If you don’t want to stray from ramen, there are four choices – two traditional bowls of ramen and two dry ramen bowls.
- What to order: The wafu ramen is the most consistent here, and it’s absolutely what your first order should be if you’ve never been to Mensousai Mugen before. The soy sauce and dashi broth are complex and flavourful after being cooked for 48 hours, even more so with house-made thin noodles, bean shoots, seaweed, and egg.
- Address: 11 Bligh Pl, Melbourne
Shyun Ramen Bar
Some of the best ramen Melbourne has to offer can often be found outside of the CBD. From the cheerful Japanese greeting called out by every staff member when you walk in the door to the open kitchen facing ramen lovers in the long, narrow dining area, Shyun Ramen Bar is a slice of Japan transported to suburbia.
A simple industrial fit-out (wood-panelled and exposed brick walls, oversized light bulbs) focuses on piping hot bowls of some of Melbourne’s best ramen, soba and udon. The Karaage ramen is a marriage of Japas and ramen—bite-sized pieces of deep-fried chicken sit atop a mound of tender noodles in a shoyu or miso-based broth, and a handful of corn kernels and spring onions to add texture to the dish.
Mr Ramen San
In the belly of Mid-City Arcade, you’ll find Mr Ramen San tucked away on the Little Bourke St end, usually with a line outside. One of the oldest ramen joints in Melbourne, and certainly some of the best ramen in Melbourne, this eatery is known for its 24-hour tonkatsu broth and homemade noodles.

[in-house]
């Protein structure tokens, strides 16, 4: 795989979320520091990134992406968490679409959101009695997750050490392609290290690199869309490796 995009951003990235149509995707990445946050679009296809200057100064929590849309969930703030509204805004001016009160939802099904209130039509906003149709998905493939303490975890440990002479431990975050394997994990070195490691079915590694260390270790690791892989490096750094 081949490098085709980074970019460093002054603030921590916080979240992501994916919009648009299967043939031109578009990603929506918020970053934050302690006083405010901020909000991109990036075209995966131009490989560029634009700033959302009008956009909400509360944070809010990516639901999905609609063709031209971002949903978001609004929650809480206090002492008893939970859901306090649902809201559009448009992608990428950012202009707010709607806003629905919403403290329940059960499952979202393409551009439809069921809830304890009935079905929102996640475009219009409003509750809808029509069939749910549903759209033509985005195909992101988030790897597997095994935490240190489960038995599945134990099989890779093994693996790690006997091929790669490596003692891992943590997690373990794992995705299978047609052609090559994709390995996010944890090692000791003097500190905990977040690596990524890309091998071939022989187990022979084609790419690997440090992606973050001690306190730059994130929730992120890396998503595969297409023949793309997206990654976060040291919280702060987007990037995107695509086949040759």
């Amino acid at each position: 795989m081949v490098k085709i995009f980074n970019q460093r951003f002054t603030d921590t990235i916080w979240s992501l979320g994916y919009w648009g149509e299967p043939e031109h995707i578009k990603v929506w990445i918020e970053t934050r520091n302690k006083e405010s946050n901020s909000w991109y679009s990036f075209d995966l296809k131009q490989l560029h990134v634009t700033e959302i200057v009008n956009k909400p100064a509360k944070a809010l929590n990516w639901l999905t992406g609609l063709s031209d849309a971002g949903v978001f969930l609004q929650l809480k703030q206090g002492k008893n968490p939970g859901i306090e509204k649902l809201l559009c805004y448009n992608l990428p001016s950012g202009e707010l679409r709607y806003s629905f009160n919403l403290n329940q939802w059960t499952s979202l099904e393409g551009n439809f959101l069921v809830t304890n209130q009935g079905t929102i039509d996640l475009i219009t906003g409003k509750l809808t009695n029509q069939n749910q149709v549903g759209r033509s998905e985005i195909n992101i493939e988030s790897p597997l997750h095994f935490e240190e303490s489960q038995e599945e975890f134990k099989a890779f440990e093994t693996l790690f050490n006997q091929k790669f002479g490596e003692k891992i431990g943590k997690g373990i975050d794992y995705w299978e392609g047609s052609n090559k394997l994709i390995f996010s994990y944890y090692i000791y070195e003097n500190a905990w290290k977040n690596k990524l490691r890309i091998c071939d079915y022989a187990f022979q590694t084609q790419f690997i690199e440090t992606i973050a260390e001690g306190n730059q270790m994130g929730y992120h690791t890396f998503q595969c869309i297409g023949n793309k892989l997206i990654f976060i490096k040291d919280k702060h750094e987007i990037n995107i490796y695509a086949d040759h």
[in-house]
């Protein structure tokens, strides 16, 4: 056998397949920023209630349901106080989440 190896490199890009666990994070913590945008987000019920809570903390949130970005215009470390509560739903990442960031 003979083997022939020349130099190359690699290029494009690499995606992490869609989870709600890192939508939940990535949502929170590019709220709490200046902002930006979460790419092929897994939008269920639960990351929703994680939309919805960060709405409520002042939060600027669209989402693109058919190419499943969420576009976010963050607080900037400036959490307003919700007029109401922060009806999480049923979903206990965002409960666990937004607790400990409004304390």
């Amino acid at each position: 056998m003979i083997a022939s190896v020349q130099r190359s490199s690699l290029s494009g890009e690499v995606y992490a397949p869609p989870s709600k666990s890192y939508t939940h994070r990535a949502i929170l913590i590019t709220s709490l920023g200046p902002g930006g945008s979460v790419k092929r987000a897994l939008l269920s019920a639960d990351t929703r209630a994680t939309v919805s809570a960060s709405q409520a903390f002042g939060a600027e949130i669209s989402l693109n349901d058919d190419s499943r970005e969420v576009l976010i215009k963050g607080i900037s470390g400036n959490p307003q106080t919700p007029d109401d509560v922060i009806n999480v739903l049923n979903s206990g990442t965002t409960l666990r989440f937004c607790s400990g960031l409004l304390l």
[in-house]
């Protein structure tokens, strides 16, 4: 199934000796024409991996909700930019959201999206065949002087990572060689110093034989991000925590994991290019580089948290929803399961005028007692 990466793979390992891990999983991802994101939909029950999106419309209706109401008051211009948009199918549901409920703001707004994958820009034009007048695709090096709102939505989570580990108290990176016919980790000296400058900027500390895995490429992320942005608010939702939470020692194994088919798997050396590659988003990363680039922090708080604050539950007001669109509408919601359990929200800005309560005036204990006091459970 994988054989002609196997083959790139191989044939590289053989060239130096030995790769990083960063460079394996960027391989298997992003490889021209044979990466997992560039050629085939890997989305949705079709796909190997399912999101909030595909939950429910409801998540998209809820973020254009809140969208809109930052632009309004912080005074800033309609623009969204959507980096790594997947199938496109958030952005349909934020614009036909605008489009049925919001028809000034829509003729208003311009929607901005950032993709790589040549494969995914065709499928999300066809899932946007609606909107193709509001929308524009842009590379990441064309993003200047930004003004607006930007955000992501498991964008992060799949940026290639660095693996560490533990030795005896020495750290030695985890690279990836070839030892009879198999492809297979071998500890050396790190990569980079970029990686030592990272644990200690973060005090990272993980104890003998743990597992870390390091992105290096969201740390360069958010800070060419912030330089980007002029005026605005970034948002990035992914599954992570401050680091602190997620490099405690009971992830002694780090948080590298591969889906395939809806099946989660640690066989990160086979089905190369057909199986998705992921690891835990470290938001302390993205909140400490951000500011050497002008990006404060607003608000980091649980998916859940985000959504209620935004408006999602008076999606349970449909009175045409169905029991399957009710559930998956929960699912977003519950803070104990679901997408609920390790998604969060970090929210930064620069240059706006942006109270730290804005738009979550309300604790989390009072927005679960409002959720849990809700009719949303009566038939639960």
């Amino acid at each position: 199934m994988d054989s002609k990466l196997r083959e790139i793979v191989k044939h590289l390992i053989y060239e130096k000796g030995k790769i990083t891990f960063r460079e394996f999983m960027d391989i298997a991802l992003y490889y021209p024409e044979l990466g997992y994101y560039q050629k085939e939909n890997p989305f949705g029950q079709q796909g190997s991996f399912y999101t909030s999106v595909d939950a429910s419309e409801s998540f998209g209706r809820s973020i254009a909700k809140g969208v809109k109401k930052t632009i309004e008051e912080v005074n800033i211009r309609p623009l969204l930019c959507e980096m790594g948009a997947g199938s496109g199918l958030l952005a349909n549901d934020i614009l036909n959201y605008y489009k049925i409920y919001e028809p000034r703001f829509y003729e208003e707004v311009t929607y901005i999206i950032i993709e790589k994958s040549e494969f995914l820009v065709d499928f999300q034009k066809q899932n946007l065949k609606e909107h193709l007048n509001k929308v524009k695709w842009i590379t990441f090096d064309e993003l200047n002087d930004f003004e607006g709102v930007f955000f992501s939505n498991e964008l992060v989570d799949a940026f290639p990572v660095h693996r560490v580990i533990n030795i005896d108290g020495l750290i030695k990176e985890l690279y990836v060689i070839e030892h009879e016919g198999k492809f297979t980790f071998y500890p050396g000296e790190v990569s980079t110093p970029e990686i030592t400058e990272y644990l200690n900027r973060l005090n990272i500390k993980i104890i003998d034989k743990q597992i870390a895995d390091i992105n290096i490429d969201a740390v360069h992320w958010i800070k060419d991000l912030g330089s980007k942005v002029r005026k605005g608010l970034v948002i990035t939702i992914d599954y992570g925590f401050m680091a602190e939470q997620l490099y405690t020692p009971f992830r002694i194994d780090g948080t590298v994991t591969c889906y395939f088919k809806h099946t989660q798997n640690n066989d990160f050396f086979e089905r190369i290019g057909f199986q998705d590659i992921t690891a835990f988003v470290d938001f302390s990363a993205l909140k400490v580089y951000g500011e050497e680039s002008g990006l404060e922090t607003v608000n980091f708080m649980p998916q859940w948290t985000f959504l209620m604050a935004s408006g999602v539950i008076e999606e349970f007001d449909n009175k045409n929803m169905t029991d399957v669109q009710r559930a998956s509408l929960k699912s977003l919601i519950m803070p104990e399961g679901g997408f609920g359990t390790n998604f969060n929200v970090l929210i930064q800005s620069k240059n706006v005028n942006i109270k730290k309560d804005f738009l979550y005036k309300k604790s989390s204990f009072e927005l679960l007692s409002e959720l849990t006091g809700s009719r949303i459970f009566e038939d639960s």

Mr Ramen San offers different ramen variations such as spicy chicken ramen, seafood ramen, family-style hotpot with pork broth and most impressively, an entirely vegan ‘Char Siu’ ramen.
As one of the coolest (and busiest) restaurants on Chapel Street, Tokyo Tina’s gotta have Japanese-inspired ramen to back it up. And they do—several.
There’s regular chicken, *spicy* chicken and mushroom and miso, but the real prize goes to the smoked brisket, bok choy and ramen egg swimming in Tina’s Black Tare sauce (dashi, sugar, mirin and soy). Get in early to get it quick, or be prepared to linger around Chapel a while.
A relatively new ramen Melbourne is offering is Shizuku. It's all charcoal walls, big blonde wood light shades and terrariums at this modern outfit that specialise in ramen and craft beer. The drinks list runs from the usual Asahi right through to the less common bacon maple ale and delicious rum-infused umeshu (plum wine), and the ramen menu is just as diverse.
For ramen newbies, the classic shoyu ramen—wheat noodles and pork in a slightly salty soup—is a good place to start. But for ramen diehards, we recommend the tonkatsu shio ramen, with pork belly and noodles that start springy but become more tender and flavoursome the longer you let them swim in the pork bone broth.